The Cost Of Fishing - Colorado Fishing Forum

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Old 04-04-2007, 11:53 AM   #1 (permalink)
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Default The Cost Of Fishing

Some years ago I wrote an article for Muskies Inc. newsletter about the true cost of fishing in Colorado. With most of the focus centered along the front range. Like a lot of fisherman out there, I like to fish for a varity of speices and that means going to a lot of different places to focus on a "Hot Bite" or to take advantage known seasonal patterns common to a lot of our front range waters. That also means buying a lot of daily or season passes to access a varity of different waters.
Would like to here some input from this forum reguarding such fees. Westminster, Larmier County, Aurora, Arvada, Longmont, Lakewood, State Parks, Deckers Area parking fees, etc. (I know there are others) all have fees to access waters for fishing.
Also are other cost associated with fishing like license fees, habitat stamps, boat and trailer registration fees and the cost of required boating safety items, just to name a few. I would NOT want to get into what people spend on fishing tackle and other related equipment. (Would not want my wife to find out) That could be another topic, but who cares about that anyhow.
Anyway, your thoughts.
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Old 04-04-2007, 12:04 PM   #2 (permalink)
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Default Re: The Cost Of Fishing

I buy a State Parks Pass. Quincy and Aurora pass. Dialy access fees for other H2o's are minimal(a few bucks here and there). Licensse fees are a write off in my opinion because the money goes to the resource(whether directly or indirectly) as does the random daily fees we fork over. Cost of boat registration and maintenance probably the most significant. All in all it's really not that bad because I play alot of Golf and that eats up about twice what my fishing "habit" does.
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Old 04-04-2007, 12:40 PM   #3 (permalink)
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Default Re: The Cost Of Fishing

I wish I knew more on the subject, but my overall thought is this. *Fishing is expensive. *Excluding tackle all the fees for entrance to parks, and habitat stamps, ect. definately hit my wallet. *But I am always more then willing to pay to keep up the fisheries. *I use the land, let them use my money. *More and more people moving to the state, requires more and more funding, and it is my understanding that if any part of the state budget needs to be cut, it is generally the parks and recreation that get hit. *So if we want to utalize the resource I guess we will have to pay. *After all, if there was no money to keep up these resources, you may have better luck fishing in your gutter for how the lakes would go down in quality.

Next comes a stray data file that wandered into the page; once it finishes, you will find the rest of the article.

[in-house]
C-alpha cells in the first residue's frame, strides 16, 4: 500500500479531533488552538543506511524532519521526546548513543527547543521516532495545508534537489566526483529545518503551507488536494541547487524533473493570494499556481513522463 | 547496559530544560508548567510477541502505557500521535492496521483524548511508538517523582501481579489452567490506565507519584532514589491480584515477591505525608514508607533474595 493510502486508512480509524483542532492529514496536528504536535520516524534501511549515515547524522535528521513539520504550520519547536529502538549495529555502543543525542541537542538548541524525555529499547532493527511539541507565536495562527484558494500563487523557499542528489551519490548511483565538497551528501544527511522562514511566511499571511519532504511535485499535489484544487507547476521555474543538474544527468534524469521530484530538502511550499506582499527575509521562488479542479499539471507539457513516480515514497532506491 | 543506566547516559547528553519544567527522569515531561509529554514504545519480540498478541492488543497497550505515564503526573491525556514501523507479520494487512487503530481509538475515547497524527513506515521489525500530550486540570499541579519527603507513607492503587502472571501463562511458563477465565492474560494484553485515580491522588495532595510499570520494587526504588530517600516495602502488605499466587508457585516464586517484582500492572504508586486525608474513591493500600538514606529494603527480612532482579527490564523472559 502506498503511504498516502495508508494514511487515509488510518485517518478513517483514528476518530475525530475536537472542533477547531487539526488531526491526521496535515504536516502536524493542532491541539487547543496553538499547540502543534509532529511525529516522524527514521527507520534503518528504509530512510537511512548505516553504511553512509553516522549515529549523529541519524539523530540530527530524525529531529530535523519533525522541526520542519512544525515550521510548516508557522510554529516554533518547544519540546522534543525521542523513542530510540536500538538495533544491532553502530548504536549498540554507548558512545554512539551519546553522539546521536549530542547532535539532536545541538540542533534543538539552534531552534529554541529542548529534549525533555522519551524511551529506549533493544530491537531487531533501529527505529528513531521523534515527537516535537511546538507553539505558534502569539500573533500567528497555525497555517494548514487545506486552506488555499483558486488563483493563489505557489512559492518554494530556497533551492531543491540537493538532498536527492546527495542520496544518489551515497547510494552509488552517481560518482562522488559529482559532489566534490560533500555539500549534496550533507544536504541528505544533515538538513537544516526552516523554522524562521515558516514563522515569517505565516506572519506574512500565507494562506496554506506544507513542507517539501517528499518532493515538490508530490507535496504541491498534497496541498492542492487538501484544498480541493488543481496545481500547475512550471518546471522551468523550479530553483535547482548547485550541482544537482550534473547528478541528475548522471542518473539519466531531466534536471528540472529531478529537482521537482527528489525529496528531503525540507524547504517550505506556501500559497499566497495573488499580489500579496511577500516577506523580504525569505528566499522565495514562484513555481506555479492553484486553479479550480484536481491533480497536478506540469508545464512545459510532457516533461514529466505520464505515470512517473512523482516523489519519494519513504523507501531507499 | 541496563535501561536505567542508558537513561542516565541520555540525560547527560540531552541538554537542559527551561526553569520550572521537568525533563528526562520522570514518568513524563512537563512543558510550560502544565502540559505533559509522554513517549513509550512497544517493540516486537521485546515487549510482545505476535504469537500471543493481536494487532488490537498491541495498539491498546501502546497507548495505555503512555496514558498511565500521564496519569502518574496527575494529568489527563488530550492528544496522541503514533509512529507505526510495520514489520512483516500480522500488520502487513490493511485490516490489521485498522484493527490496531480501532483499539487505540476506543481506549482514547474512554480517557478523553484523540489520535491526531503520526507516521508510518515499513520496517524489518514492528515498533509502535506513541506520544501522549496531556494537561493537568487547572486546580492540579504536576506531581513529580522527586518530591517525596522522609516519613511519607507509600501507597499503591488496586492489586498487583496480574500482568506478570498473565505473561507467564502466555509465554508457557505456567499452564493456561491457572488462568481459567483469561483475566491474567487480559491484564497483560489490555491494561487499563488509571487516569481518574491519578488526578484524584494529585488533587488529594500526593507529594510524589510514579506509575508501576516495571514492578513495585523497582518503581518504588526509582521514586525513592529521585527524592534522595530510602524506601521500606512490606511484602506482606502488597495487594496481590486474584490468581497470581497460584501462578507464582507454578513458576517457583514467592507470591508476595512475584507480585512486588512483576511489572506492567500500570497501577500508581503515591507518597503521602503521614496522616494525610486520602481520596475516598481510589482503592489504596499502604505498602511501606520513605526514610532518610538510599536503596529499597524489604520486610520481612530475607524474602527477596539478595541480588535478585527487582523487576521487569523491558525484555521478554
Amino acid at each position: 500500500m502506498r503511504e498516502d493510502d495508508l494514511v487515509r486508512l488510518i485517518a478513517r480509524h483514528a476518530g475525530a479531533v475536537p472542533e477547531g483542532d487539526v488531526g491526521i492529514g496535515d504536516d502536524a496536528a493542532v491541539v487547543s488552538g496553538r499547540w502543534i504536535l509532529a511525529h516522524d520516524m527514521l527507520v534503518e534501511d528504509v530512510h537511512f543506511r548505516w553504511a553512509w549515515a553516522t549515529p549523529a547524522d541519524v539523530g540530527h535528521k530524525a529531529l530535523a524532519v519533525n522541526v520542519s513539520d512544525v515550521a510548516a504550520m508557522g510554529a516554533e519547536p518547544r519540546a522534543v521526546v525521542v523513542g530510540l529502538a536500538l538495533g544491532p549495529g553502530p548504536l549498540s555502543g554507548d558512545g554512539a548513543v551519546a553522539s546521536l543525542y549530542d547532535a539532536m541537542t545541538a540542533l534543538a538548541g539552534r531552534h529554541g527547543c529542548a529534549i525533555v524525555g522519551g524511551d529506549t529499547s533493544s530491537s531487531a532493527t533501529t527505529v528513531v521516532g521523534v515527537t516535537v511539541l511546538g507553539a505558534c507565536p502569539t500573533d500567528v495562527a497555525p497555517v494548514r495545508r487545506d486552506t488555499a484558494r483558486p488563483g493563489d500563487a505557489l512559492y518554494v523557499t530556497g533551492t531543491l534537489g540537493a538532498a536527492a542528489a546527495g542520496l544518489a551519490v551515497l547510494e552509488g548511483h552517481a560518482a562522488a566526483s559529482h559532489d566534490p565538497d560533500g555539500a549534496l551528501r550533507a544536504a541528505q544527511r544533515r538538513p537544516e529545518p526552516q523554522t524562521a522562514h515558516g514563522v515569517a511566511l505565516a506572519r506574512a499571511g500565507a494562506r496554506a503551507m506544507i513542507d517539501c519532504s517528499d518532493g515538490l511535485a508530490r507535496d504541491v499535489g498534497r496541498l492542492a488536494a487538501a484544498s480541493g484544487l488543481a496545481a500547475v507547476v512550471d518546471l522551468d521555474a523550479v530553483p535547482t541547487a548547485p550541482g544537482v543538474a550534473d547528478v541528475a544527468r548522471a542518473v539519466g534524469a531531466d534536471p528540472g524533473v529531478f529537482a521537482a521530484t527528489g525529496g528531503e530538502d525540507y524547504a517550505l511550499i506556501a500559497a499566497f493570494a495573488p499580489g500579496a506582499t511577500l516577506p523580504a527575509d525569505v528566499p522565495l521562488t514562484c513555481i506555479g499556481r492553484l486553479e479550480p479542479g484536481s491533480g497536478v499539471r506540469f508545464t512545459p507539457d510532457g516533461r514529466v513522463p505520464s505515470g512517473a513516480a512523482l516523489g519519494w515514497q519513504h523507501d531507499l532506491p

Another 2 pennie for the pot.

If you can't fix it with a hammer, you've got an electrical problem.
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Old 04-04-2007, 12:59 PM   #4 (permalink)
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Default Re: The Cost Of Fishing

I really do get fed up with each jurisdiction having separate fees to gain access to the fish that our license dollars pay to stock, manage, and maintain. On top of the basic fishing license ($30) and Colorado Parks Pass ($55) if you fish just a few of the local areas a lot you can end up payingf fees like these ---- Aurora Res. $50 annually; Larimer County (Horsetooth, Carter, Pinewood) $75 annual vehicle and $75 boat - $7 each for the day on weekends; ANRA Pass (Granby-Grand Lake) $30 annually; Blue Mesa boat permit $30 annually. It all adds up!
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Old 04-04-2007, 01:39 PM   #5 (permalink)
Mr. Ed
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Default Re: The Cost Of Fishing

Aside from what has been mentioned - I usually buy a NE State Parks Pass and annual NE license as well. Licensing can be a pain and admission can be a pain but Gas/Diesel is the single biggest expense for me. Not only for the vehicle to get out there but for the boat as well.

In my diesel truck (which gets better mileage than my gas truck) I have to count on about $100 round trip to Lake Mac plus another $30 - $40 for the boat. It's about half that for a trip to Granby or Elevenmile or Williams Fork, etc.

What's worse, is if you break that down to hours worked. How many hours do you have to work to pay for your fishing trip (net of taxes).

It'll send your head spinning!
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Old 04-04-2007, 01:58 PM   #6 (permalink)
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Default Re: The Cost Of Fishing